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Review: Bury My Heart at Conference Room B: The Unbeatable Impact of Truly Committed Managers

This review originally ran in The Hamilton Spectator.

Bury My Heart At Conference Room B: The Unbeatable Impact of Truly Committed Managers

By Stan Slap

Portfolio Penguin ($32.95)

“I have a dream that my four little children will one day live in a nation where they will not be judged by the colour of their skin, but by the content of their character."

Martin Luther King delivered his historic “I have a dream” speech on the steps of the Lincoln Memorial during the March on Washington for Jobs and Freedom in 1963. It was a defining moment for the American Civil Rights Movement.

In his 17-minute speech, Dr. King said “I have a dream” eight times. As author Stan Slap points out, Dr. King didn’t say to his audience of 200,000 civil rights supporters “of course, that’s just my dream. I’m sure you have your own dreams. So now we’re going to break into separate dream teams and come back together with one big dream statement.”

Dr. King never said that. Instead, he told the marchers and the nation that this was his dream. “He was saying my dream,” says Slap. “My. Dream. But what I’m going to do is use my dream to make your lives better than you ever thought possible so it will become your dream, too.”

And that’s the hallmark of every great leader, says Slap, who heads up an international consulting company that specializes in building commitment in managers, employees and customers.

“They may think it’s nice that you have your individual values but that doesn’t necessarily have a lot to do with their leadership.”

Leaders aren’t concerned that the rest of us have different values. They know we’ll support their values and their dream if following along will make our lives better.

True leaders live their values at work, at home and in the community. They know what matters most to them and they don’t shy away from sharing their values with the rest of us. Not only do they tell us what they believe in. They tell us where their values came from and what shaped and influenced their fundamental beliefs.

While leaders accomplish great things at work and out in the world, Slap says their initial motivation is all about meeting their own deepest values. They’re driven to get to a better place where their values are fully realized. A better place where what matters most to them isn’t compromised or sacrificed.

Leaders can’t get to the better place on their own. They need our help to get there. “If a leader could get there all by themselves, they’d just go,” says Slap. “They’d send you a postcard from the Promised Land: ‘I have a dream. You’re not in it.’’

So leaders do a masterful job of telling us about their better place and how it’s good for us, too. In leader-speak, the better place is called vision. Along with bringing that vision to life, leaders talk about the bitter place we currently find ourselves in and desperately need to get out of.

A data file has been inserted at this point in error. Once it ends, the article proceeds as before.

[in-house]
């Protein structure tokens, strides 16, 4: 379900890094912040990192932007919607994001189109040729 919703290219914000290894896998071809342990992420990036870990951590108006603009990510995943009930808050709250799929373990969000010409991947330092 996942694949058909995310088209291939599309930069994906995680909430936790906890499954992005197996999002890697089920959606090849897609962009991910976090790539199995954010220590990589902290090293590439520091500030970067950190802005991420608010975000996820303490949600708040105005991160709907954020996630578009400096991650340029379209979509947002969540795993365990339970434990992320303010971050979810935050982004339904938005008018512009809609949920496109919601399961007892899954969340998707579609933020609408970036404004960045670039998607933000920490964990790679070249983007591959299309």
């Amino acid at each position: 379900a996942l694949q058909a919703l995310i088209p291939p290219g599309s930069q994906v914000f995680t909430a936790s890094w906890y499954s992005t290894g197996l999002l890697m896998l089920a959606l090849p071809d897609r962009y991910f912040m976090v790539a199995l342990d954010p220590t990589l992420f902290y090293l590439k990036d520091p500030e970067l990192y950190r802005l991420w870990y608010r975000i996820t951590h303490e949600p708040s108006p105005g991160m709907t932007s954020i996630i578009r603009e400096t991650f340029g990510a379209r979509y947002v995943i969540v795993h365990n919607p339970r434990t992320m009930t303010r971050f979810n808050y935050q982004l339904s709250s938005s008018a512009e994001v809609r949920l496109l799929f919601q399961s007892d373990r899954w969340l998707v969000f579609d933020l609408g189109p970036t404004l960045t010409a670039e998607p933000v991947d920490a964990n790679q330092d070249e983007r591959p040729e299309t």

“If there’s one thing a leader is great at, it’s inspiring you with a vision of a better place. A wonderful destination, tantalizingly out of reach but realizable by joining his righteous crusade. If there’s another thing a leader is great at, it’s making you absolutely miserable by describing how much your life sucks right now because you’re not in that better place. You’re in a place even worse than you could ever imagine without their help.”

Getting from the bitter to the better place isn’t easy. It’s hard work, uncertainty and anxious times down “40 miles of bad road called ‘real life at this company,’” says Slap.

So great leaders make it easier by packing something extra for the trip. They offer emotional fulfilment. All of us want to feel significant. We want to belong. And we want a sense of self-worth.

Leaders tell us we’ll get all of that on our journey to the better place. Getting there is important so that makes us and the work we’re doing important too. It takes a special team to travel that 40-mile stretch of bad road. A smart, tough, dedicated, focused team at the top of its game.

“Causing people to feel emotional fulfilment along the way to your better place will energize them and make them instinctively act in whatever way creates more of the same good feeling. Want to feel that you’re significant, that you belong and that you’re worthy? Keep moving to that better place.”

Don’t despair if you’ve lost touch with your core values or lack the courage to stand up for what you believe. Slap outlines the winning formula he’s used with tens of thousands of managers through his Bury My Heart at Conference Room B management development training program.

“These managers regularly report that the same concepts and methods included in this book were a transformational experience, rattling their bones and homesteading in their souls.”

Living your values at work will earn you emotional commitment, what Slap calls the ultimate trigger for discretionary effort and worth more than financial, intellectual and physical commitment combined. People will follow you because they want to, not because they have to.

And living your values in our community will help make Hamilton the best place to raise a child. For all the kids who go to bed hungry and wake up with a little less faith and hope, we need someone to step up and say I have a dream. And the rest of us need to say we share that dream and we’re ready to take that ride to a better place.

Jay Robb works and lives in Hamilton and blogs at jayrobb.typepad.com.